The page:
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  15. gotboostvr

    gotboostvr Member

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    I'd try either a cheap slip on recoil pad or maybe filling the factory stock with lead shot first. If it helps, great. If it's a improvement for comfort, but not ergonomics I'd then get a new stock.

    If that's still too much, maybe rebarrel to 6- or 6.5-06 if you're a hand loader or maybe 243 if you're not.
     
  16. Riomouse911

    Riomouse911 Member

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    There is do much unsaid that a truly reasoned response is very, very tough to give.

    What is it’s intended use? Fun at the range? For hunting deer, elk, moose?

    With out knowing what it’s going to be used for the suggestions to try a recoil pad and possibly alter the LOP to make the stock a better fit are entirely reasonable. Mass produced guns fit the fictional average shooter, and these low cost alterations can mean a world of difference comfort-wise.

    If, after trying the pad and stock fit changes ...and then experimenting by using low recoil loads... you find the kick is still too much, I’ll avoid all the back and forth and say the gun just isn’t for you. It’s ok, we all have a limit to what we can tolerate (My kryptonite was the Browning A-bolt in .338 Win Mag).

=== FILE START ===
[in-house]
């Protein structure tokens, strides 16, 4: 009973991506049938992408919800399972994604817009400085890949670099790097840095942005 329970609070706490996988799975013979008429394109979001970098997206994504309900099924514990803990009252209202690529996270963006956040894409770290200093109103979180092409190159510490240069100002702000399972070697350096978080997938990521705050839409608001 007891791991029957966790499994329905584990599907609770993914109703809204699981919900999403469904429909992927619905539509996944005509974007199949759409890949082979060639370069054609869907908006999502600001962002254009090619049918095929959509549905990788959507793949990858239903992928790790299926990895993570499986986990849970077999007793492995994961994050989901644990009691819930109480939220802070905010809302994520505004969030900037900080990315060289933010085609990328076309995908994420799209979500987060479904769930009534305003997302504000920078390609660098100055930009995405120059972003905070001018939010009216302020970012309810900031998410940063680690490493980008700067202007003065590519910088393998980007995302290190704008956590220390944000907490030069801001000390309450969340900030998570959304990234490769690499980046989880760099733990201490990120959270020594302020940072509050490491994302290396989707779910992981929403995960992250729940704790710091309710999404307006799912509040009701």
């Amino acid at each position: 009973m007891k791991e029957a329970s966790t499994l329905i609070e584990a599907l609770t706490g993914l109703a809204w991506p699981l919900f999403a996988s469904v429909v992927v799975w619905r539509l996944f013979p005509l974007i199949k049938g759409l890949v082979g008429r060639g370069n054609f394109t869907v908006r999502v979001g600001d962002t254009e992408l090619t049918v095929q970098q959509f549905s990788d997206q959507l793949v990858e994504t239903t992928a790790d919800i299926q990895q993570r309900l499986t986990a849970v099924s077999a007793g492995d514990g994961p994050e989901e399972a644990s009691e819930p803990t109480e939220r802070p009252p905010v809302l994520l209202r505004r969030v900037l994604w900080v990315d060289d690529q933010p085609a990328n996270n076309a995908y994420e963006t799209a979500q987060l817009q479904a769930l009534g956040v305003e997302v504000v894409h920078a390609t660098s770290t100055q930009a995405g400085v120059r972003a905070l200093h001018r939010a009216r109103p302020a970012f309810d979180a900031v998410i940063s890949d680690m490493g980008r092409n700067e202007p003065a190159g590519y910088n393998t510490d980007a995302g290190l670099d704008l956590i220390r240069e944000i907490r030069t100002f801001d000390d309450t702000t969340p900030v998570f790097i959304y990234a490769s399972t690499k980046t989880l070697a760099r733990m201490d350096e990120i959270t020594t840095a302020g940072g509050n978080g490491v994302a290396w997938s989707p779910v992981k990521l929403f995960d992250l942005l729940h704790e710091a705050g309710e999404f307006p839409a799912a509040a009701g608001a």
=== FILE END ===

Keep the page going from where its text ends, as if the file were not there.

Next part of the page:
In that instance I would sell it and buy something that kicks less.

    Good luck and stay safe!
     
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  17. shooter1niner

    shooter1niner Member

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    Many whom complain of recoil don't hold the rifle correctly. Pull the rifle firmly into the pocket of your shoulder and become one with the gun. Try shooting lighter bullets and then there's always the recoil pad.
     
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  18. Frostbite

    Frostbite Member

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    A good recoil pad makes a huge difference in felt recoil. Adequate hearing protection, such as double hearing protection, also makes a difference in how we perceive what happens when we shoot.

    After some reading about it, I would also think 6.5 Grendel is a good answer if recoil is a problem in a deer hunting rifle, but since OP already has a .270 Winchester, a fine caliber for hunting, it might be fun for him to enjoy that particular rifle. Then, if OP reloads, he probably already knows he can reload milder than factory loads.